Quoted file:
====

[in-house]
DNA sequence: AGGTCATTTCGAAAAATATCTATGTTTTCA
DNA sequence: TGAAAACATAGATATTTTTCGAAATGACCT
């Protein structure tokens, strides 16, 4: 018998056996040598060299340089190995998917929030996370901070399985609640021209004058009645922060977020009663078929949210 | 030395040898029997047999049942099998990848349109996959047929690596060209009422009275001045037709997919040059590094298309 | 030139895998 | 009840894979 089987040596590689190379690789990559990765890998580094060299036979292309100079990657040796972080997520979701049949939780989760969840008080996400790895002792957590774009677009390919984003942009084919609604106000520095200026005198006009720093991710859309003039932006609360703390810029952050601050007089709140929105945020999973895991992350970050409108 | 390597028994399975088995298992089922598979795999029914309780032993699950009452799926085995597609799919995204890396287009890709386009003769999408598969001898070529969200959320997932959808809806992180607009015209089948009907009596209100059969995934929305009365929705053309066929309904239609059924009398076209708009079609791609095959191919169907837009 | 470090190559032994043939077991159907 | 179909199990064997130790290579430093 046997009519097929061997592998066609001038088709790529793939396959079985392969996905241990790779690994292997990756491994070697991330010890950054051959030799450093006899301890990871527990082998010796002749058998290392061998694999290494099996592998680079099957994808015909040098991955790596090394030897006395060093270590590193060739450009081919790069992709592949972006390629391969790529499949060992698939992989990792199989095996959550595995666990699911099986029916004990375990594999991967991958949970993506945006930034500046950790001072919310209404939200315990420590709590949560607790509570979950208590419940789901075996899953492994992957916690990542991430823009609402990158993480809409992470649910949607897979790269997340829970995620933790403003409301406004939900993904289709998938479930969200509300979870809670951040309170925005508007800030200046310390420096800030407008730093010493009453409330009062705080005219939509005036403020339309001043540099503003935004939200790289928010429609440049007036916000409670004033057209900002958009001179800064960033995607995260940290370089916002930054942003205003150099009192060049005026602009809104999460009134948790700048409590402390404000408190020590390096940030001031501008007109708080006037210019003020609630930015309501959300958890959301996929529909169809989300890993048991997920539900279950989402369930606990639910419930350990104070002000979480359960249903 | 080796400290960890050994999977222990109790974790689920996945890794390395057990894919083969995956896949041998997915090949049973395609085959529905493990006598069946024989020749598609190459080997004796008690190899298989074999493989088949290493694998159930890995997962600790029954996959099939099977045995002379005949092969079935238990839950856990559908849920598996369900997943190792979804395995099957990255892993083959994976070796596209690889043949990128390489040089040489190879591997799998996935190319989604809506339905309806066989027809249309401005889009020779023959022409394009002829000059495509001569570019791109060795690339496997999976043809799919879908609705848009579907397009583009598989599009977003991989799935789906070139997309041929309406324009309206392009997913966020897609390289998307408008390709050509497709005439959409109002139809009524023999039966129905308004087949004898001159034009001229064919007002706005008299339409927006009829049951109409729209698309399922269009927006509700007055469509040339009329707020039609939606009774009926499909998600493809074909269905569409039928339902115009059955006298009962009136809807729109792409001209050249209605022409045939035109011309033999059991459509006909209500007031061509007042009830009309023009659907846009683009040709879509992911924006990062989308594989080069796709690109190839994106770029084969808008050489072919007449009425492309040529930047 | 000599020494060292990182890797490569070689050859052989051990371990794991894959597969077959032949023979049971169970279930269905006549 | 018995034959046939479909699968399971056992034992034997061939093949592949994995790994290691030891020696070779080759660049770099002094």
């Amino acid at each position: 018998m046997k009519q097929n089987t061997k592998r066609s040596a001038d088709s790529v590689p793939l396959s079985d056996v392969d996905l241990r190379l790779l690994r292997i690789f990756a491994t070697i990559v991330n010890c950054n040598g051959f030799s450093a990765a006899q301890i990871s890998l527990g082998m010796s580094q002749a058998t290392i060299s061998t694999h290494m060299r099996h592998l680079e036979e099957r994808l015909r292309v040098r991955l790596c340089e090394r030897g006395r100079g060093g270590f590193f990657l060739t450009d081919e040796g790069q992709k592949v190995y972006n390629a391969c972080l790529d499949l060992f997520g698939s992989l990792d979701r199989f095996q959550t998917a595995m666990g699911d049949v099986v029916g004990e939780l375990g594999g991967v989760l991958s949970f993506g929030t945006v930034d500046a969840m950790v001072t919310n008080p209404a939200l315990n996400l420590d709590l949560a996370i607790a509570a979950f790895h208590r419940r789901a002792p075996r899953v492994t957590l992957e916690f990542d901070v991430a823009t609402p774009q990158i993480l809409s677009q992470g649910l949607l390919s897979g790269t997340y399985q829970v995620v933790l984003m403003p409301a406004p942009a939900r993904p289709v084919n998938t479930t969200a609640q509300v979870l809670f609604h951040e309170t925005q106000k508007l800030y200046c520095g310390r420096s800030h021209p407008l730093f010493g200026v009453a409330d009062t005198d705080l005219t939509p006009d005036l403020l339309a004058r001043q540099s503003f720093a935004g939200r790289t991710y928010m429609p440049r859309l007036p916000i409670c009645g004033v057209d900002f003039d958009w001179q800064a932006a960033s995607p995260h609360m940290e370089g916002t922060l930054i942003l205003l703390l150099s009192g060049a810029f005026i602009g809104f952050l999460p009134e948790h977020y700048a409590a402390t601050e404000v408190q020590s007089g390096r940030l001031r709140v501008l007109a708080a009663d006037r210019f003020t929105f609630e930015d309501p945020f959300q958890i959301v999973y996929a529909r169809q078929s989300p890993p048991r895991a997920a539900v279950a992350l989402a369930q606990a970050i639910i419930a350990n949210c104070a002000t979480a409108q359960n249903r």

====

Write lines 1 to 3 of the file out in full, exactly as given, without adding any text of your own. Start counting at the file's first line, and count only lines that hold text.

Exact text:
[in-house]
DNA sequence: AGGTCATTTCGAAAAATATCTATGTTTTCA
DNA sequence: TGAAAACATAGATATTTTTCGAAATGACCT